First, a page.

I do find it alarming that a manufacturer felt the need to adjust customers' brakes before a long descent. On my car, single bikes and tandem I would not be happy with brakes which required adjustment every week let alone multiple times during a ride.
I will be taking Santana's pronouncements of superiority with an even bigger pinch of salt than before.
We have a 2003 Santana Sovereign and I installed the large Winzip disc brake last year before heading out to the Rockies for a week of riding in the mountains. For the record, my wife and I are a 350# team.
We put a couple hundred miles on the brake before leaving and had to make no adjustments, however, we had to make adjustments after the first 3-4 long descents, then the brake pads seem to have worn in parallel to the rotor and further adjustments were not necessary for the rest of the trip. In fact, the brake hasn't been adjusted since we got home last July, though I admit that that's only 1500-2000 miles or so.
All in all, the brake works very well for us and is extremely easy to adjust. As for a tour leader checking brakes before a particularly difficult descent, that makes perfect sense to me whether it be Winzips or cantilevers or whatever when you consider the liability involved. But what the heck, why miss a chance to bash a manufacturer?
But what the heck, why miss a chance to bash a manufacturer?
While there are truly some folks out there who have a hard-on for a certain manufacturer and never pass up the chance to take a poke, even first time buyers will sometimes come away with a bad taste in their mouth from the marketing practices used by this manufacturer and disclaimers that other builders have had to adopt in their own marketing to redress those practices.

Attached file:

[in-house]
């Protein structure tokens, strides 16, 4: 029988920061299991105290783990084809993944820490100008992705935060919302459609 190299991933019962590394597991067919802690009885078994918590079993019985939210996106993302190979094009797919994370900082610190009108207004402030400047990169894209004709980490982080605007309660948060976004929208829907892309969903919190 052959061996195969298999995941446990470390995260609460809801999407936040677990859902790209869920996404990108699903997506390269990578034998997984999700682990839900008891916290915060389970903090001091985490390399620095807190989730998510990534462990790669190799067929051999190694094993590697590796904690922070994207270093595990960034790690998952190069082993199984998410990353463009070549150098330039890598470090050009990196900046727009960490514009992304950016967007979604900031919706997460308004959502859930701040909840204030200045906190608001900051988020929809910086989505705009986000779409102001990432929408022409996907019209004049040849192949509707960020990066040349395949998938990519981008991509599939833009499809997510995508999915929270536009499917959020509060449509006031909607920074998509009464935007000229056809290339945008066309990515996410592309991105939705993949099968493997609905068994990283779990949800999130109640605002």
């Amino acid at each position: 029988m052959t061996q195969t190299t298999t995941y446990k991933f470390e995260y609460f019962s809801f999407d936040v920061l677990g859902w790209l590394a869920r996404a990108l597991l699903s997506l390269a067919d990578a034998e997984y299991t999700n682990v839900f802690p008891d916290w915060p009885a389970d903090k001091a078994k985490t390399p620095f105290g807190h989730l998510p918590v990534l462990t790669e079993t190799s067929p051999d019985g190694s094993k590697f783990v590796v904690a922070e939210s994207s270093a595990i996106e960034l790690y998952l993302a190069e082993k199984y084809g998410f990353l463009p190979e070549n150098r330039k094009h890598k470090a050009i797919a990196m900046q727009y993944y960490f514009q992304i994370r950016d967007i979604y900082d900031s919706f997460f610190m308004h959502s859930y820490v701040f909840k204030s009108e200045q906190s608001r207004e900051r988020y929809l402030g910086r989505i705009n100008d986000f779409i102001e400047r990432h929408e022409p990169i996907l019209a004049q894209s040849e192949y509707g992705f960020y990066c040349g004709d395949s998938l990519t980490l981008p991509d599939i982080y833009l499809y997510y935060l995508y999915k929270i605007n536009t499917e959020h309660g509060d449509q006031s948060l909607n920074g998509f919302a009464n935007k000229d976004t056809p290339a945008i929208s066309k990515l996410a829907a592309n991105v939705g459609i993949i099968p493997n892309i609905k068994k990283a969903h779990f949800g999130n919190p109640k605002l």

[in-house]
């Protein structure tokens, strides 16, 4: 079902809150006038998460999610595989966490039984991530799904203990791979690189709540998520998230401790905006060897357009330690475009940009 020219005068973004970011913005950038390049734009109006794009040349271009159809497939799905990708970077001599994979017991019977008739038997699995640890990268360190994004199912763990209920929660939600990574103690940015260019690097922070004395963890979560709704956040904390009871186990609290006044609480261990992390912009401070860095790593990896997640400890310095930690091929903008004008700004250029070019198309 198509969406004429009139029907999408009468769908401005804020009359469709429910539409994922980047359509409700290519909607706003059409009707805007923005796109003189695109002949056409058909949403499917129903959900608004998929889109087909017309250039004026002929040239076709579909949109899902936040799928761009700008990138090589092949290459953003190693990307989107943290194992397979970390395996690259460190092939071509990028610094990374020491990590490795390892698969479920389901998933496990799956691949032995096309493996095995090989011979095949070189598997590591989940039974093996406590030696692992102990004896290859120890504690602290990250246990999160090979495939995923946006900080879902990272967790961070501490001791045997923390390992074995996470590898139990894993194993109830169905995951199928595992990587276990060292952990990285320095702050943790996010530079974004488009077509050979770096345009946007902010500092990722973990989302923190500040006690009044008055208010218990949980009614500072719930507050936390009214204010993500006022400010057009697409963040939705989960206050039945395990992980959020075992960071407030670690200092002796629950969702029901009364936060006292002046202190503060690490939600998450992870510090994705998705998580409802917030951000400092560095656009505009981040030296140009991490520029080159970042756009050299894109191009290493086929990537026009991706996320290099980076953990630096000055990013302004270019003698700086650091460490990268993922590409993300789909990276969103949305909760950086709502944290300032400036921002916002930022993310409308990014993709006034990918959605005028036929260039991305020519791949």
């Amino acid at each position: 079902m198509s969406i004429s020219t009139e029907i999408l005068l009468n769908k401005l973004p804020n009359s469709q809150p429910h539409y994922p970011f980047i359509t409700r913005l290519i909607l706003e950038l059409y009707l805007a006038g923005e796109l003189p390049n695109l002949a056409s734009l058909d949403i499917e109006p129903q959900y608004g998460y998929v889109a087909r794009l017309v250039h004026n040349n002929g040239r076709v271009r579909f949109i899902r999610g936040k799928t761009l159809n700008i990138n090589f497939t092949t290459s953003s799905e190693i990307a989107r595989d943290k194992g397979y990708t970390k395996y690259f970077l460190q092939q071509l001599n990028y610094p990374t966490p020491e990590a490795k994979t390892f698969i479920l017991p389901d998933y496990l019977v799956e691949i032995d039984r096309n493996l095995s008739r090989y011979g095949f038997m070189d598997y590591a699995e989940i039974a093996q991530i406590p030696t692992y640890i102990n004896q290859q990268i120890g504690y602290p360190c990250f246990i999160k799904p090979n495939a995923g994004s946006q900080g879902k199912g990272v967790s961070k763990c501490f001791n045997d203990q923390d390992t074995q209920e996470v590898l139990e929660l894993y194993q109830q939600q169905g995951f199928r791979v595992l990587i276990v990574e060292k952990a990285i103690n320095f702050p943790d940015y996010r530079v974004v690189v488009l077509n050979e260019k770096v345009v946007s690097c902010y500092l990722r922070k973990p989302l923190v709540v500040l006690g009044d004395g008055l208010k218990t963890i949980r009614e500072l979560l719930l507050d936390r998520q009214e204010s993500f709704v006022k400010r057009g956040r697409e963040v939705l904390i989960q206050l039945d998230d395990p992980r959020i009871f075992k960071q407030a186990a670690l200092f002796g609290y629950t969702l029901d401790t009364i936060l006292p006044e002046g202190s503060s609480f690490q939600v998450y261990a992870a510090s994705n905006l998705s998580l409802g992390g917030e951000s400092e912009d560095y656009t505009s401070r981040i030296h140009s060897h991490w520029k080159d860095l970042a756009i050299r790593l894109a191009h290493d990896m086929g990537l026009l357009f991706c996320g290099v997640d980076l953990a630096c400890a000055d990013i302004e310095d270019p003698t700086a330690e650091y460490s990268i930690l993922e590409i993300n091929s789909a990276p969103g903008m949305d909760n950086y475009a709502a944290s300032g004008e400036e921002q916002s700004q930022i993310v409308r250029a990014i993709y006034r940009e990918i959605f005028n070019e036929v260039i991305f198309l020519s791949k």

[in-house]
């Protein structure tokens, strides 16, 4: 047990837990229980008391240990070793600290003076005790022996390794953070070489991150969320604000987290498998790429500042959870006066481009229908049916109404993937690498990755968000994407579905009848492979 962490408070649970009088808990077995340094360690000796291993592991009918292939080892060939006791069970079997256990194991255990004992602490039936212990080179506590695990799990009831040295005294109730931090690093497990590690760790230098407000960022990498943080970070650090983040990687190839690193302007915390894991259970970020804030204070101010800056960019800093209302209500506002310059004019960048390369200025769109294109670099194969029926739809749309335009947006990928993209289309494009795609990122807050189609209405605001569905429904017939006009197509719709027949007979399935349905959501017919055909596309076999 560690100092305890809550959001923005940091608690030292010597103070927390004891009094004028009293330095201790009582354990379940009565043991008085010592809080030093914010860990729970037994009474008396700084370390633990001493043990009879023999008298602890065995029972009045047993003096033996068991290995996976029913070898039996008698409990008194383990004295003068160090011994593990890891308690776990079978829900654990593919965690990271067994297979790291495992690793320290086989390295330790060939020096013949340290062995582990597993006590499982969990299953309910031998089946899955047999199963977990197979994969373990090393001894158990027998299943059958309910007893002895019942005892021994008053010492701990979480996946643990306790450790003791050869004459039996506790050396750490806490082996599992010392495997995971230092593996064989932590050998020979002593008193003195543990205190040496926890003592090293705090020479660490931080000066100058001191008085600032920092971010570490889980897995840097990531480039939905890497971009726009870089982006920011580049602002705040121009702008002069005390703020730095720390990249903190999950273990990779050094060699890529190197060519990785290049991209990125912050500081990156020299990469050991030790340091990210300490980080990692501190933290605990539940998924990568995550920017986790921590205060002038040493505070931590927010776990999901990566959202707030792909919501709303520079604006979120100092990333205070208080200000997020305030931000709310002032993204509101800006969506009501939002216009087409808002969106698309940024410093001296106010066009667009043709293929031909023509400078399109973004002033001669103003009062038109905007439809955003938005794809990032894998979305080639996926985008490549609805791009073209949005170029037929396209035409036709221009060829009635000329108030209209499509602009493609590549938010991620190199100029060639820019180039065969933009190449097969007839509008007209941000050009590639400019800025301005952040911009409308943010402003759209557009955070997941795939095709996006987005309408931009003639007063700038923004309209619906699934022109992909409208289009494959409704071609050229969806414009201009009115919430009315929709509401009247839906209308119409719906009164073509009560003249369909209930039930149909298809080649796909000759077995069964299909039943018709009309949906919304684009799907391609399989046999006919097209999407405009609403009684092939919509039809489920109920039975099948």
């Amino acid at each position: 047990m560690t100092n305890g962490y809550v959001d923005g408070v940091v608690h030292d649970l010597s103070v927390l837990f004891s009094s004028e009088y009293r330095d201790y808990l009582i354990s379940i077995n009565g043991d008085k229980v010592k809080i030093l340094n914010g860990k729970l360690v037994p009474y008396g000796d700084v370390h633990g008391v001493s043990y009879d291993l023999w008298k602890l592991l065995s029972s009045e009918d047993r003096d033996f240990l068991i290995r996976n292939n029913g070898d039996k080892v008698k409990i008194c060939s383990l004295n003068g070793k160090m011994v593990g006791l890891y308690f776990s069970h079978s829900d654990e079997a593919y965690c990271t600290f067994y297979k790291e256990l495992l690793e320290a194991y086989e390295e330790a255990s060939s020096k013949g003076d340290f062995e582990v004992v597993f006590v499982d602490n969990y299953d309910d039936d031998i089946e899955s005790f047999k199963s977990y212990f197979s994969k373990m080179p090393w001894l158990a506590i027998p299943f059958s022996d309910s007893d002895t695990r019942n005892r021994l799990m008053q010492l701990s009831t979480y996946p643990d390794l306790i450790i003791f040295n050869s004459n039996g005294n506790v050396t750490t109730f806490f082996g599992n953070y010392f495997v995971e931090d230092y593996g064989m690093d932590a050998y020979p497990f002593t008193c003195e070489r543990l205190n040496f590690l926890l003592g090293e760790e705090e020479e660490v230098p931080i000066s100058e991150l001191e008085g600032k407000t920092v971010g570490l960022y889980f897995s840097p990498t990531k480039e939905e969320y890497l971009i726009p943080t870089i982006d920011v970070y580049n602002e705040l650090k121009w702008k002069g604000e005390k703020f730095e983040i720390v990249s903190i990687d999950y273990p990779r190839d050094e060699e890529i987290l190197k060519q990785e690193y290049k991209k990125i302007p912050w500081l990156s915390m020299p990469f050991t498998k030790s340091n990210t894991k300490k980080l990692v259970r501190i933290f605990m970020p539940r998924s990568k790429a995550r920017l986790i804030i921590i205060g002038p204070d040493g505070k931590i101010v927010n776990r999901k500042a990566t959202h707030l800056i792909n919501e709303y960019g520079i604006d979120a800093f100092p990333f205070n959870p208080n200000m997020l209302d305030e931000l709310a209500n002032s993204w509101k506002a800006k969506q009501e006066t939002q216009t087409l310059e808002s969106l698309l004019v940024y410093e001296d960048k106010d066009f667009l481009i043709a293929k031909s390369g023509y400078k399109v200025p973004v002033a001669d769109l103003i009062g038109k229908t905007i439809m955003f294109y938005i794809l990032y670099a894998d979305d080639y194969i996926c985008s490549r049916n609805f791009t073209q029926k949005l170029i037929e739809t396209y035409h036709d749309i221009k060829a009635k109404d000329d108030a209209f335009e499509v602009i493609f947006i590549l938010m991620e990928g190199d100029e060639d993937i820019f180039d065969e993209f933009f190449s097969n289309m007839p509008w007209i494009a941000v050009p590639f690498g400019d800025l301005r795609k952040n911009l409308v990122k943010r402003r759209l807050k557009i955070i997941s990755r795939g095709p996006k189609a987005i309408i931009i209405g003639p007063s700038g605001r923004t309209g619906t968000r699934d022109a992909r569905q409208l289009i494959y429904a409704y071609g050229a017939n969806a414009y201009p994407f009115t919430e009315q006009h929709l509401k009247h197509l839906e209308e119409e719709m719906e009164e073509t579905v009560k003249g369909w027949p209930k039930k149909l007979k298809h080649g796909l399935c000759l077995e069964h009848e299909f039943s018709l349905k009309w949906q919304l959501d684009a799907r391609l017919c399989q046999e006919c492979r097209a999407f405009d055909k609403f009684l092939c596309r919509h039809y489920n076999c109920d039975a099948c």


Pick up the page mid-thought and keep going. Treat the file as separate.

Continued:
So, in many respects, they have made themselves a magnet for criticism by attempting to position themselves as 'superior' not by letting their product sell itself on the merits of its features and benefits, but by making subjective and often times misleading or dubious statements about their competitors products or features.
Therefore, as it is with politicians and anyone else who put themselves up on a pedestal, the temptation to knock a brick out of that pedestal when the opportunity frequently presents itself is sometimes too hard to resist.
All that said, I do believe they were prudent to check the brakes on all of their clients tandems before making an epic descent and I do believe it was out of concern for the safety of his guests as much as his reputation as a tour host who really does bend over backwards to create the best possible experience for his clients. Having a guest fall victim to an avoidable accident just isn't something that fits well with his 'belt and suspenders' philosophy about tandems and tandem cycling. Again, what baffled me was the prohibition on using the front brake... I understand the reasoning and perhaps if I were in his shoes it would make more sense to assume the lowest common denominator with regard to cycling skills and knowledge rather than doing a short clinic on how to properly use bicycle brakes... which he may have done as well: Lord knows, he loves to share information...